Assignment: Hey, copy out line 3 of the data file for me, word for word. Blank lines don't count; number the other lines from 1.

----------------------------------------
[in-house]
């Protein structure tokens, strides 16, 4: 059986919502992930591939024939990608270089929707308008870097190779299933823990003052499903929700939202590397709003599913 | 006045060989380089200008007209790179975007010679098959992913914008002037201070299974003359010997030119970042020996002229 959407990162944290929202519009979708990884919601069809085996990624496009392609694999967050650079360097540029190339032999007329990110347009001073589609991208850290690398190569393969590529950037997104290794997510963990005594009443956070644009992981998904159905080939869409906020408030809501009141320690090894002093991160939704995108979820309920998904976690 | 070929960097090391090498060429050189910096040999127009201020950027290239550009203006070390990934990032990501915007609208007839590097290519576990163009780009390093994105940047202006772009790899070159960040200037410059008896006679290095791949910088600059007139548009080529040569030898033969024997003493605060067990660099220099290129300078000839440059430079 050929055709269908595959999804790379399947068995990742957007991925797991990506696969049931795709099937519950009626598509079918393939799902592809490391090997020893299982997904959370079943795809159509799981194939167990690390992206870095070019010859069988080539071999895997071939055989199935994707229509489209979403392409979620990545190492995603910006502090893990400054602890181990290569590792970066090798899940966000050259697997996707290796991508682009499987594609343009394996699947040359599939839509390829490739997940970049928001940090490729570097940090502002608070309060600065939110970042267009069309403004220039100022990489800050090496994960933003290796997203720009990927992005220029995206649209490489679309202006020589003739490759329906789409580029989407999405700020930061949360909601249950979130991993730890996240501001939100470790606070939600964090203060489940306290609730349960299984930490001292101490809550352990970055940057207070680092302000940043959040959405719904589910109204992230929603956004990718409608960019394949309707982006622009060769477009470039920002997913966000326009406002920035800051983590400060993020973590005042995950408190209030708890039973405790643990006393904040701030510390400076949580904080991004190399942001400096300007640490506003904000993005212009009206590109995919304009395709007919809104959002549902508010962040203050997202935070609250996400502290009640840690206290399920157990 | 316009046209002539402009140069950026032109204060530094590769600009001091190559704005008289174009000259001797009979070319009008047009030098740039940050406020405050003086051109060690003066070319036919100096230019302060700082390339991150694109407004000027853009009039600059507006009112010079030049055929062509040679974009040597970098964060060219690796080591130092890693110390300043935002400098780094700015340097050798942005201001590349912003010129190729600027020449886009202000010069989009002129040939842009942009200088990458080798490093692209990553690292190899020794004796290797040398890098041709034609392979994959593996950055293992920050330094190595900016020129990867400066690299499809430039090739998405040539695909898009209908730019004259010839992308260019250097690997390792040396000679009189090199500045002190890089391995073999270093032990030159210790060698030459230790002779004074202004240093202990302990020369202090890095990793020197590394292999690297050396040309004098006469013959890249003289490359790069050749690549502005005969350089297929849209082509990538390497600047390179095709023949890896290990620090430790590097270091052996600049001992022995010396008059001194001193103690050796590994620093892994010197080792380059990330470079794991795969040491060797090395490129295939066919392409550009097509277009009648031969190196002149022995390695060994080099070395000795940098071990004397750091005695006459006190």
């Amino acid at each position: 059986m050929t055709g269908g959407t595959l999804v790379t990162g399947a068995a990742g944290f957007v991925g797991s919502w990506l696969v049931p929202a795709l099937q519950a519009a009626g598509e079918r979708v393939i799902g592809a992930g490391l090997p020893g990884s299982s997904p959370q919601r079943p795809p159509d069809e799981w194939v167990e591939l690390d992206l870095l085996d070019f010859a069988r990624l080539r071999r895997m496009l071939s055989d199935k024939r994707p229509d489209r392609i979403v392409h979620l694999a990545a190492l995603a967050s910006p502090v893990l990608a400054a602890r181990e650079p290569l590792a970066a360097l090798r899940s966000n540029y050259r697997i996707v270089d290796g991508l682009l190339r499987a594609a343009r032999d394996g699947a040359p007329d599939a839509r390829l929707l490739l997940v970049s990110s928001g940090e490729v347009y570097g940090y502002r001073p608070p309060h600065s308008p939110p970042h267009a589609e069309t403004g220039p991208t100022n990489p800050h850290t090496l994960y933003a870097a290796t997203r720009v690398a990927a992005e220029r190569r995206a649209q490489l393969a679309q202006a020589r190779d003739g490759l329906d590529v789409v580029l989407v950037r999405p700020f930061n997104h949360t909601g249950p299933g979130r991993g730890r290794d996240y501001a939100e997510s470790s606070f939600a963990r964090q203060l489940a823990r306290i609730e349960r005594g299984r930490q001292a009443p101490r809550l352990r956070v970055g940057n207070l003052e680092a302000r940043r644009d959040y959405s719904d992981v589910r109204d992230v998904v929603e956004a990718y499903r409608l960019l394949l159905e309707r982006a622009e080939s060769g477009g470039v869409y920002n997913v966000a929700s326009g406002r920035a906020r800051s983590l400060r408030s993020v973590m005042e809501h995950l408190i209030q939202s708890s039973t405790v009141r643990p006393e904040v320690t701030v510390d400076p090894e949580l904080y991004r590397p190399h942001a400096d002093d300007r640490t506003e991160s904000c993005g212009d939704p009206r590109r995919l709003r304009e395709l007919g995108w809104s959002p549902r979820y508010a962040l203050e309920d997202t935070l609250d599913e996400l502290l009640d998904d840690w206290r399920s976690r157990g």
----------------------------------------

């Amino acid at each position: 059986m050929t055709g269908g959407t595959l999804v790379t990162g399947a068995a990742g944290f957007v991925g797991s919502w990506l696969v049931p929202a795709l099937q519950a519009a009626g598509e079918r979708v393939i799902g592809a992930g490391l090997p020893g990884s299982s997904p959370q919601r079943p795809p159509d069809e799981w194939v167990e591939l690390d992206l870095l085996d070019f010859a069988r990624l080539r071999r895997m496009l071939s055989d199935k024939r994707p229509d489209r392609i979403v392409h979620l694999a990545a190492l995603a967050s910006p502090v893990l990608a400054a602890r181990e650079p290569l590792a970066a360097l090798r899940s966000n540029y050259r697997i996707v270089d290796g991508l682009l190339r499987a594609a343009r032999d394996g699947a040359p007329d599939a839509r390829l929707l490739l997940v970049s990110s928001g940090e490729v347009y570097g940090y502002r001073p608070p309060h600065s308008p939110p970042h267009a589609e069309t403004g220039p991208t100022n990489p800050h850290t090496l994960y933003a870097a290796t997203r720009v690398a990927a992005e220029r190569r995206a649209q490489l393969a679309q202006a020589r190779d003739g490759l329906d590529v789409v580029l989407v950037r999405p700020f930061n997104h949360t909601g249950p299933g979130r991993g730890r290794d996240y501001a939100e997510s470790s606070f939600a963990r964090q203060l489940a823990r306290i609730e349960r005594g299984r930490q001292a009443p101490r809550l352990r956070v970055g940057n207070l003052e680092a302000r940043r644009d959040y959405s719904d992981v589910r109204d992230v998904v929603e956004a990718y499903r409608l960019l394949l159905e309707r982006a622009e080939s060769g477009g470039v869409y920002n997913v966000a929700s326009g406002r920035a906020r800051s983590l400060r408030s993020v973590m005042e809501h995950l408190i209030q939202s708890s039973t405790v009141r643990p006393e904040v320690t701030v510390d400076p090894e949580l904080y991004r590397p190399h942001a400096d002093d300007r640490t506003e991160s904000c993005g212009d939704p009206r590109r995919l709003r304009e395709l007919g995108w809104s959002p549902r979820y508010a962040l203050e309920d997202t935070l609250d599913e996400l502290l009640d998904d840690w206290r399920s976690r157990g």